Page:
Presentation Of Case: A 77-year-old male was referred to our hospital for severe subtotal occlusion of the left internal carotid artery. He had a past medical history of radiation to the head and neck for laryngeal cancer. Previous CT-angiography had shown a type III aortic with bovine arch. CAS via transcervical approach was performed with transitory reversal flow during the placement of RX Spider Filter 6 Fr (Medtronic, Minneapolis, MN). After release of 7 × 30 mm RX Xact carotid stent (Abbott Vascular, Chicago, IL) and ballooning with a 5.5 × 30 mm Rx Submarine balloon catheter (Medtronic Minneapolis, MN), angiography check showed a good result.

Discussion: The transcervical approach is an innovative technique where usually a shunt is created, either between the common carotid artery and the internal jugular vein or between the common carotid artery and the common femoral vein. This flow reversal reduces the risk of periprocedural embolic events. In our experience a short proximal clamping with transitory reversal flow, reduces the invasiveness of procedure with good outcomes.

Conclusion: Transcervical carotid access with transitory reversal flow is a valid alternative in complicated patient with anatomy unfit for CAS.
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http://dx.doi.org/10.1016/j.ijscr.2021.106206DOI Listing
http://www.ncbi.nlm.nih.gov/pmc/articles/PMC8335628PMC
August 2021

[Cardiovascular health in Asian immigrants to Italy: risk factors, pathogenesis and pharmacological treatment].

G Ital Cardiol (Rome) 2021 Mar;22(3):203-211

U.O.C. Cardiologia, Dipartimento di Promozione della Salute, Materno-Infantile, di Medicina Interna e Specialistica di Eccellenza (ProMISE) "G. D'Alessandro", A.O.U. Policlinico Paolo Giaccone, Università degli Studi di Palermo.

In the last decades a significant increase of the migratory phenomenon from South Asian countries to the western world has occurred due to several factors, such as economic crisis, political instabilities, persecutions and wars. It is well established that South Asians (SA) have a higher prevalence of coronary artery disease (CAD) and premature onset of myocardial infarction episodes than other populations. This higher predisposition might be caused by genetic factors, common in both SA residing in their birth country and in those residing abroad, but it may also be due to the new spatial environment in which they live. We have found a higher prevalence of traditional cardiovascular risk factors in SA compared with other populations; in particular abdominal obesity, caused by an unhealthy diet rich in refined carbohydrates and saturated fats, plays a key role in the development of insulin-resistance, diabetes, dyslipidemia and hypertension, leading to the increase risk of CAD in SA. Even emerging risk factors were found to be higher in this ethnic group; indeed, the evidence of higher levels of pro-thrombotic and pro-inflammatory factors, such as lipoprotein(a) and pro-inflammatory adipokines, as well as the influence of air pollution and psychosocial stress, may have consequences on the risk, treatment and outcomes of CAD in this population.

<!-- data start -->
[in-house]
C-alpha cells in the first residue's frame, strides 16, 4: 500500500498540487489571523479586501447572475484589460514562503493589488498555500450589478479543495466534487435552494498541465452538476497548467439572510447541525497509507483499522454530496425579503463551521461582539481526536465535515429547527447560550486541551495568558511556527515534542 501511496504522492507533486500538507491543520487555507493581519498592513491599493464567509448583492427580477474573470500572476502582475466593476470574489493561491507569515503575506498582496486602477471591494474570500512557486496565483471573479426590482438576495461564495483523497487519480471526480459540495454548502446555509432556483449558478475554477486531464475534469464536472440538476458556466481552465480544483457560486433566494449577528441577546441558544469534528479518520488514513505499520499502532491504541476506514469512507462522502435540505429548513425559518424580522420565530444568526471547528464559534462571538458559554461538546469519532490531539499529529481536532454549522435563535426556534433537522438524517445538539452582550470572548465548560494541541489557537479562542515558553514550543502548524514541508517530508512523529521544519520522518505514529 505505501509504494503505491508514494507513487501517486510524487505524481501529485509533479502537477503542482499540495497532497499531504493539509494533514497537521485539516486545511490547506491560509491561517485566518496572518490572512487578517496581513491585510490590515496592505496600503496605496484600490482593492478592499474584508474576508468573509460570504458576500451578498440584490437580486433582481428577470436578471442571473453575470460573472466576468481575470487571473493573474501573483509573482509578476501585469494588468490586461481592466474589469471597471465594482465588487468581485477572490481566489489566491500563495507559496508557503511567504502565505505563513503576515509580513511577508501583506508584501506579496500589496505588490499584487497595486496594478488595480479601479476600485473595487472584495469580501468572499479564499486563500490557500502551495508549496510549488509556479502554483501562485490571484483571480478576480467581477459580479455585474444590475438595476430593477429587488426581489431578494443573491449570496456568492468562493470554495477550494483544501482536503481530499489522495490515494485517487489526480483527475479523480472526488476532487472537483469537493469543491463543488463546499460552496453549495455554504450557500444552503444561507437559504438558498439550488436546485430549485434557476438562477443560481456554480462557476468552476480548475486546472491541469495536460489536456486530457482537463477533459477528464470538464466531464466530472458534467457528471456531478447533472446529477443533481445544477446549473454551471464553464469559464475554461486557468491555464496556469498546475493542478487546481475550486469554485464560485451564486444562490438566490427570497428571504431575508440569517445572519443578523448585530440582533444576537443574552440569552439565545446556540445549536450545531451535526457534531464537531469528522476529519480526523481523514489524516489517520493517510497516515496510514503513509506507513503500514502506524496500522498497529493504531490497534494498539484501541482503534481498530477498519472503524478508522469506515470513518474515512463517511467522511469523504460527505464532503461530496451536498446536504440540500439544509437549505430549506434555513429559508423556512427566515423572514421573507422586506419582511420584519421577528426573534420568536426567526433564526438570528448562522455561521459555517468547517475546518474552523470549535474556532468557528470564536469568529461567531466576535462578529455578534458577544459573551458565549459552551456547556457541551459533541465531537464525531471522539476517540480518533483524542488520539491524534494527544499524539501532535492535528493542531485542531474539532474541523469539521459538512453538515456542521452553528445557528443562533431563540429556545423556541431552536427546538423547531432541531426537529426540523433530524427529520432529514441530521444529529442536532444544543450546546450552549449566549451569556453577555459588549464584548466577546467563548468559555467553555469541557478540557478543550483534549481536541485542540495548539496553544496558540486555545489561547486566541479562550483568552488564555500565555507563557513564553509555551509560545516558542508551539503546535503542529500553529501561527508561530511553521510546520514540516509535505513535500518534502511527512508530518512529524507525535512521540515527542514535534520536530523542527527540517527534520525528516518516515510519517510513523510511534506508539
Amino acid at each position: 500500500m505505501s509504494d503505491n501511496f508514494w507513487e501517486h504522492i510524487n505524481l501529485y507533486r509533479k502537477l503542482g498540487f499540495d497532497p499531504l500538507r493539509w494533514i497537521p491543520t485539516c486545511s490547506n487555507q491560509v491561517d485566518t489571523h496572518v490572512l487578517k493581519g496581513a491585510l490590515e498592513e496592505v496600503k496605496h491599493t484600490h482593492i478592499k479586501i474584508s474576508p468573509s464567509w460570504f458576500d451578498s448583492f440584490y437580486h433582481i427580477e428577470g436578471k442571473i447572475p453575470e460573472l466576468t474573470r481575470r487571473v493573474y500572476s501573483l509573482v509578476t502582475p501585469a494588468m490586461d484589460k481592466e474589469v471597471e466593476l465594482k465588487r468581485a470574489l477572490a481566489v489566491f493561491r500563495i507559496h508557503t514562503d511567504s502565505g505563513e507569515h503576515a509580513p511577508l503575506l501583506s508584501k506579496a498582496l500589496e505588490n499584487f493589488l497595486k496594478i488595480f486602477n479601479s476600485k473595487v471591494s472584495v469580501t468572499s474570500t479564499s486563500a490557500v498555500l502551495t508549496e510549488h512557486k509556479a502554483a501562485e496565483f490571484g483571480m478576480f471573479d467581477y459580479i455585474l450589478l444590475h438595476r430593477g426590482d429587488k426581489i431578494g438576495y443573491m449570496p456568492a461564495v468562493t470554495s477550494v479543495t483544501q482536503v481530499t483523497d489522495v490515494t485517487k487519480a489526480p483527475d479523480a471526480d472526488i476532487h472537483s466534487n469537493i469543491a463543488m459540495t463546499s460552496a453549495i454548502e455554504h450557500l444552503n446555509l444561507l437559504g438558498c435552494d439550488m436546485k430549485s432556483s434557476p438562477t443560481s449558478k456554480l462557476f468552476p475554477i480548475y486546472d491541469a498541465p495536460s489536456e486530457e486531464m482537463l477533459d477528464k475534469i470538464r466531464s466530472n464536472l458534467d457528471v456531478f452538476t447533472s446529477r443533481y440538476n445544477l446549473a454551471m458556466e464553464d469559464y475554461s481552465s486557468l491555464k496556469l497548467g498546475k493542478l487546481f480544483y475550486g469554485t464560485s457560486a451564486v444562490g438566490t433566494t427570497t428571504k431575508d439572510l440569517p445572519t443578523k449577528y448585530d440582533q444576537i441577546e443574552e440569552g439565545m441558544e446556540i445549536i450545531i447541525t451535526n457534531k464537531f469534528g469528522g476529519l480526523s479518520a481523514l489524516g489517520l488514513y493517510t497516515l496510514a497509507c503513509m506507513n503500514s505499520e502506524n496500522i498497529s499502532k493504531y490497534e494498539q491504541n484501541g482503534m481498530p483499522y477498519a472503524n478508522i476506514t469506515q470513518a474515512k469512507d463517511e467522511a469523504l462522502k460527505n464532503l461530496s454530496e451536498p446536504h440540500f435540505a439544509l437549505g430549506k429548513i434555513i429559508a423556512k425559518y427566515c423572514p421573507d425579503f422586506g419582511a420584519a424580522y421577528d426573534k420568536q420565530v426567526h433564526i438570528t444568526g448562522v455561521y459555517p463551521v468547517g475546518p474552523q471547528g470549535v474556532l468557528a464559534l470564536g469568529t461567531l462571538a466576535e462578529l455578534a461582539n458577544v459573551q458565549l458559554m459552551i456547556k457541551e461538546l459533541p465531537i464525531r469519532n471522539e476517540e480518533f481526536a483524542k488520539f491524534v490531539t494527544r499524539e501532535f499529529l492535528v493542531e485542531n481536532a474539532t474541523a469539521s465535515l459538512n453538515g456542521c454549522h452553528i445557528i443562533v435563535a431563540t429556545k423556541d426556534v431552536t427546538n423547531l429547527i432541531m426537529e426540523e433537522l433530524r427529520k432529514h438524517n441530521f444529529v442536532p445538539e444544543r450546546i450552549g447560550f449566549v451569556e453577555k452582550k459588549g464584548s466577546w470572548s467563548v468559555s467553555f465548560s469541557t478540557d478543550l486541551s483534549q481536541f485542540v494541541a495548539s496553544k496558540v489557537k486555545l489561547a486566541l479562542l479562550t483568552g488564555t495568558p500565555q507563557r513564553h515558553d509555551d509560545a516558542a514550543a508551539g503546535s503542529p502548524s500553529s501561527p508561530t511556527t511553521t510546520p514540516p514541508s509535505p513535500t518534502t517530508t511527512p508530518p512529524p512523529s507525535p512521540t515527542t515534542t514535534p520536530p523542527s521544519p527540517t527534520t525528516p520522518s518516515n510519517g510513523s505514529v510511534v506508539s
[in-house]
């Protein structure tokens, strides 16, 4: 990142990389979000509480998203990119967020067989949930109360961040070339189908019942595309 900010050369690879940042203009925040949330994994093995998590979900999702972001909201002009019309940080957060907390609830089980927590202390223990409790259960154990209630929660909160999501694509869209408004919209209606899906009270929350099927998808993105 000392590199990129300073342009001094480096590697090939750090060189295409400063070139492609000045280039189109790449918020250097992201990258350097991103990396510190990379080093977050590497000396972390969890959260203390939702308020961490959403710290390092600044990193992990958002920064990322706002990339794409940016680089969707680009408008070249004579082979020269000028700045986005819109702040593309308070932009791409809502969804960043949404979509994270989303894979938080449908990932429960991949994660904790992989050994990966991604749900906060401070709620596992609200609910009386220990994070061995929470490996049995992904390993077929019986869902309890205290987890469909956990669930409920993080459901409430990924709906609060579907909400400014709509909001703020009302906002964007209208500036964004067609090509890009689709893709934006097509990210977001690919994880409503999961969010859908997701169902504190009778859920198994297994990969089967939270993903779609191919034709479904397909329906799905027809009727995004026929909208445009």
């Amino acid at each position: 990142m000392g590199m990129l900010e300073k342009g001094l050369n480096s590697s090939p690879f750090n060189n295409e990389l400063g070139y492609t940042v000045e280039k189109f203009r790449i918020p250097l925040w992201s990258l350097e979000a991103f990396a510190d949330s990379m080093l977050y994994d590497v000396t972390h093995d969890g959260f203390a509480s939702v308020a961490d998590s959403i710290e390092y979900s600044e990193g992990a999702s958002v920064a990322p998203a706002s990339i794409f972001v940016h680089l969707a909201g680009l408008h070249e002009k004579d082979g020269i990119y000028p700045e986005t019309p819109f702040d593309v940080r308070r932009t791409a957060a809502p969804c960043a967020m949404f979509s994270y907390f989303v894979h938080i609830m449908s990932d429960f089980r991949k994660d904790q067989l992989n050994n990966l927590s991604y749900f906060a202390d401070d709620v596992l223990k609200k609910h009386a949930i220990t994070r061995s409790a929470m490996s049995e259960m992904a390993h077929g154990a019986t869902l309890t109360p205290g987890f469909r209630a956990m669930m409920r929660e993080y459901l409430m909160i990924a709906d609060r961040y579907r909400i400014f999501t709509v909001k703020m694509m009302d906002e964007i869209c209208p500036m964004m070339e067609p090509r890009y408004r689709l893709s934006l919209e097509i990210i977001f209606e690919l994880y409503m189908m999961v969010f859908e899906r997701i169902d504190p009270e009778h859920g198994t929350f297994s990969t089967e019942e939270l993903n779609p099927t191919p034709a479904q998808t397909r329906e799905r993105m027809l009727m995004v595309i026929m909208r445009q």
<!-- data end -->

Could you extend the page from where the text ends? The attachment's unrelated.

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http://dx.doi.org/10.1714/3557.35340DOI Listing
March 2021

Catheter-based closure of a large atrial septal defect with inferior rim deficiency using pulmonary vein slide-out assisted implantation technique: a case report.

Eur Heart J Case Rep 2021 Feb 8;5(2):ytab016. Epub 2021 Feb 8.

Invasive Cardiology Unit, Centro Cardiologico Monzino, IRCCS University School of Milan, Italy.

Background: Transcatheter approach for large and complex atrial septal defects may represent a therapeutic challenge, particularly when the postero-inferior rim is deficient and floppy.

Case Summary: Here, we describe a successful catheter-based closure of a large (>30 mm) secundum atrial septal defect associated with postero-inferior rim deficiency in a 35-year-old female with congestive heart failure using pulmonary vein slide-out assisted implantation technique.

Discussion: Inferior-posterior rim deficiency is a well-known risk factor for device instability or embolization. Transcatheter closure may represent a safe and effective alternative to the traditional surgical approach provided that modified implantation techniques are employed.
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http://dx.doi.org/10.1093/ehjcr/ytab016DOI Listing
http://www.ncbi.nlm.nih.gov/pmc/articles/PMC7898564PMC
February 2021